Ultrafast electrically driven light emitter is a critical component in the development of the high bandwidth free-space and on-chip optical communications. Traditional semiconductor based light sources for integration to photonic platform have therefore been heavily studied over the past decades. However, there are still challenges such as absence of monolithic on-chip light sources with high bandwidth density, large-scale integration, low-cost, small foot print, and complementary metal-oxide-semiconductor (CMOS) technology compatibility. Here, we demonstrate the first electrically driven ultrafast graphene light emitter that operate up to 10 GHz bandwidth and broadband range (400 ~ 1600 nm), which are possible due to the strong coupling of charge carriers in graphene and surface optical phonons in hBN allow the ultrafast energy and heat transfer. In addition, incorporation of atomically thin hexagonal boron nitride (hBN) encapsulation layers enable the stable and practical high performance even under the ambient condition. Therefore, electrically driven ultrafast graphene light emitters paves the way towards the realization of ultrahigh bandwidth density photonic integrated circuits and efficient optical communications networks.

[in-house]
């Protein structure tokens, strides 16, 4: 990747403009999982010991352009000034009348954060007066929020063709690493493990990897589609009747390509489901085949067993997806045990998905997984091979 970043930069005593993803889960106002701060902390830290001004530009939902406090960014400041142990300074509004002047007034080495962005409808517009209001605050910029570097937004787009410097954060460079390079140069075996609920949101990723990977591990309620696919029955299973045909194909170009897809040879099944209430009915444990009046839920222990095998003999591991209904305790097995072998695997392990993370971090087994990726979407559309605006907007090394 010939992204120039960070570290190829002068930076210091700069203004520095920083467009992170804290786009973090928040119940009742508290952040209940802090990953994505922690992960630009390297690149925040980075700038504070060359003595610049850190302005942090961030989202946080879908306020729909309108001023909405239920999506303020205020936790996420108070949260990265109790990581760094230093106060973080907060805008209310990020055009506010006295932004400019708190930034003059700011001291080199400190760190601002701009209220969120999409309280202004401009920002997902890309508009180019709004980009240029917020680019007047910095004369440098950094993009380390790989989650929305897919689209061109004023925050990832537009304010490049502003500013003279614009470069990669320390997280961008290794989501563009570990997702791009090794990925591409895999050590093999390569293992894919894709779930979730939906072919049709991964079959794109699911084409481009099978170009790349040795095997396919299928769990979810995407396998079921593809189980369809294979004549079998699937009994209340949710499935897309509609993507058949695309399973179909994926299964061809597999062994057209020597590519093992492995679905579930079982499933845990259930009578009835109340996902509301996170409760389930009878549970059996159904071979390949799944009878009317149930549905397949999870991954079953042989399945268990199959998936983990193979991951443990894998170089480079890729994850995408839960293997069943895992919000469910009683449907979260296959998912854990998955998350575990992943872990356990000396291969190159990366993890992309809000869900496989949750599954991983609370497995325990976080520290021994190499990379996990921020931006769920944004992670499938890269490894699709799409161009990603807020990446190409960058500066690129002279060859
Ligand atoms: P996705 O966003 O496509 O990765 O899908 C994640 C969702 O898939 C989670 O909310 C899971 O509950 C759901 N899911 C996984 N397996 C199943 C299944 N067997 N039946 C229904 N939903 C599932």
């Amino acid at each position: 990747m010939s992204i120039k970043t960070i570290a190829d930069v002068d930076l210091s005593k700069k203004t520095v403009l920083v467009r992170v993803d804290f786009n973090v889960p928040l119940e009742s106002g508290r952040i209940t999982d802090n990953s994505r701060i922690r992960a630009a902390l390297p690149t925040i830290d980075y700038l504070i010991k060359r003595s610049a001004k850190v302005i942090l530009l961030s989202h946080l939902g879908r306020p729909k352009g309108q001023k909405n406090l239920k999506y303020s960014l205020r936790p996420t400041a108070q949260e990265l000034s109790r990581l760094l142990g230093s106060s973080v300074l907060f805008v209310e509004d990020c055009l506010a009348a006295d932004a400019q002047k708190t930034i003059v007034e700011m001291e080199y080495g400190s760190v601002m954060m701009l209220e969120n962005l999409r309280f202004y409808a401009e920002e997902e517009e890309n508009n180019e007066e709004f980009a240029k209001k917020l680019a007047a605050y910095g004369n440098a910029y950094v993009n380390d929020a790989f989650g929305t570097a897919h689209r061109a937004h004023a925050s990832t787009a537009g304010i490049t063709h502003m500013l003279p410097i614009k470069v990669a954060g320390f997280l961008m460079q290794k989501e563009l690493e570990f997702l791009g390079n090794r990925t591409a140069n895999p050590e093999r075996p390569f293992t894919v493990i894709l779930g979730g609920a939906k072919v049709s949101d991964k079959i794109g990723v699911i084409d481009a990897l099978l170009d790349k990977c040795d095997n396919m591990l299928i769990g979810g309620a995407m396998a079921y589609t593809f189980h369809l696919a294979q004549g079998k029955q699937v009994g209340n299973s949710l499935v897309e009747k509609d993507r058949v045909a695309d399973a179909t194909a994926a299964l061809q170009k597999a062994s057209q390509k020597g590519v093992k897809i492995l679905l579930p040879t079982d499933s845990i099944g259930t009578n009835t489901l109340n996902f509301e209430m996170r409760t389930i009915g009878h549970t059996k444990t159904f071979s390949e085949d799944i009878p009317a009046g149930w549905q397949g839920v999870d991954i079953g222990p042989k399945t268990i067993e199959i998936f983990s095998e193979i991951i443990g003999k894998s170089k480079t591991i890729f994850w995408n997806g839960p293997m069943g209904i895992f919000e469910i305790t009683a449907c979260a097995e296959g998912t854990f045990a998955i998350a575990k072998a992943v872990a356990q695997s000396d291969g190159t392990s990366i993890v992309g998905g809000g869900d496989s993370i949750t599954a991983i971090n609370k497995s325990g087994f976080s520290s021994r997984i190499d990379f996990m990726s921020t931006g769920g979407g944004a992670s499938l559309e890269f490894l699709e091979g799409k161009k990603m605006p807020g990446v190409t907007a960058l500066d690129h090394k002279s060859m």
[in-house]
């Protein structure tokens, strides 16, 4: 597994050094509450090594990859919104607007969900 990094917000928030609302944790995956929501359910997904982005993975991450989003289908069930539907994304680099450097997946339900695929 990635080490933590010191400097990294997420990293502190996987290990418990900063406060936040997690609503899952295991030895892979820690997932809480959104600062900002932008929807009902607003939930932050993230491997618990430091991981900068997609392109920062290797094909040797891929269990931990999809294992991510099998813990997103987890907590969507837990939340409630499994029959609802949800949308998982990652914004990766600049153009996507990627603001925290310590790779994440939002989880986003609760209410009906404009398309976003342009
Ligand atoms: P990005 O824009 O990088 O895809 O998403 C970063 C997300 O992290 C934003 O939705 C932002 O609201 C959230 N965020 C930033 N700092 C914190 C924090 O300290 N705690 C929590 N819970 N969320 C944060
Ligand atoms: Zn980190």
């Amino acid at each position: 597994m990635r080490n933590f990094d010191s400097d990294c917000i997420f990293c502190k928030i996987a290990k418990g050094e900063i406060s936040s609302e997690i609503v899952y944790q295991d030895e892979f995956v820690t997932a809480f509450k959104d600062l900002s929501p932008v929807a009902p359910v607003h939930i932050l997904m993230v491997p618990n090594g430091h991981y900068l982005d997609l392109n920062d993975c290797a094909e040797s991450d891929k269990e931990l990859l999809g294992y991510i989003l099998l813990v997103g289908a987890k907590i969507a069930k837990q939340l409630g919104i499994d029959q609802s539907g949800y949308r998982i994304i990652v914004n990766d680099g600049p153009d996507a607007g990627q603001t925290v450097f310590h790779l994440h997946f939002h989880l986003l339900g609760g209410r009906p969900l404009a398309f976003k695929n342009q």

Youngduck Kim, Yuanda Gao, Ren-Jye Shiue, Lei Wang, Ozgur Burak Aslan, Hyungsik Kim, Andrei M. Nemilentsau, Tony Low, Takashi Taniguchi, Kenji Watanabe, Myung-Ho Bae, Tony F. Heinz, Dirk R. Englund, and James Hone, "Electrically-driven GHz range ultrafast graphene light emitter (Conference Presentation)," Proc. SPIE 10102, Ultrafast Phenomena and Nanophotonics XXI, 101021T (Presented at SPIE OPTO: February 02, 2017; Published: 19 April 2017); https://doi.org/10.1117/12.2252592.5391659191001.
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Study of self-shadowing effect as a simple means to realize nanostructured thin films and layers with special attentions to birefringent obliquely deposited thin films and photo-luminescent porous silicon